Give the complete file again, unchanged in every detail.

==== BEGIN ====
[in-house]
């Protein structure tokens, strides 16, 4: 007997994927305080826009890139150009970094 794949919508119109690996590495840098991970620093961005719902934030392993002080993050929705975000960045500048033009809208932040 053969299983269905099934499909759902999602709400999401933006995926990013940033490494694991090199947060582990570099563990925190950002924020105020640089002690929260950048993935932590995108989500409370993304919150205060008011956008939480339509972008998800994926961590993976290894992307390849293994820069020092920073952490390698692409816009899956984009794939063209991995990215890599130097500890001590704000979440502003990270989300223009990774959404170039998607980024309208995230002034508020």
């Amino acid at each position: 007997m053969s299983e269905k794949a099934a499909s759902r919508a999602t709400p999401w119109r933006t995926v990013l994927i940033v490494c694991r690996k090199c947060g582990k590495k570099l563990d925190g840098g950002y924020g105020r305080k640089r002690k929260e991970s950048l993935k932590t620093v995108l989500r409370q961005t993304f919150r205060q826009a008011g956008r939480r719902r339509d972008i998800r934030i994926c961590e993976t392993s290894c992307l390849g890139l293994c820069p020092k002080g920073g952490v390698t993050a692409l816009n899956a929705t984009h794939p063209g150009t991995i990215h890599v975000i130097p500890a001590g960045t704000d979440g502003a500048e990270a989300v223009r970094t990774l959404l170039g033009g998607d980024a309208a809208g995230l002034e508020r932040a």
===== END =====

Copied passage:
[in-house]
């Protein structure tokens, strides 16, 4: 007997994927305080826009890139150009970094 794949919508119109690996590495840098991970620093961005719902934030392993002080993050929705975000960045500048033009809208932040 053969299983269905099934499909759902999602709400999401933006995926990013940033490494694991090199947060582990570099563990925190950002924020105020640089002690929260950048993935932590995108989500409370993304919150205060008011956008939480339509972008998800994926961590993976290894992307390849293994820069020092920073952490390698692409816009899956984009794939063209991995990215890599130097500890001590704000979440502003990270989300223009990774959404170039998607980024309208995230002034508020």
């Amino acid at each position: 007997m053969s299983e269905k794949a099934a499909s759902r919508a999602t709400p999401w119109r933006t995926v990013l994927i940033v490494c694991r690996k090199c947060g582990k590495k570099l563990d925190g840098g950002y924020g105020r305080k640089r002690k929260e991970s950048l993935k932590t620093v995108l989500r409370q961005t993304f919150r205060q826009a008011g956008r939480r719902r339509d972008i998800r934030i994926c961590e993976t392993s290894c992307l390849g890139l293994c820069p020092k002080g920073g952490v390698t993050a692409l816009n899956a929705t984009h794939p063209g150009t991995i990215h890599v975000i130097p500890a001590g960045t704000d979440g502003a500048e990270a989300v223009r970094t990774l959404l170039g033009g998607d980024a309208a809208g995230l002034e508020r932040a």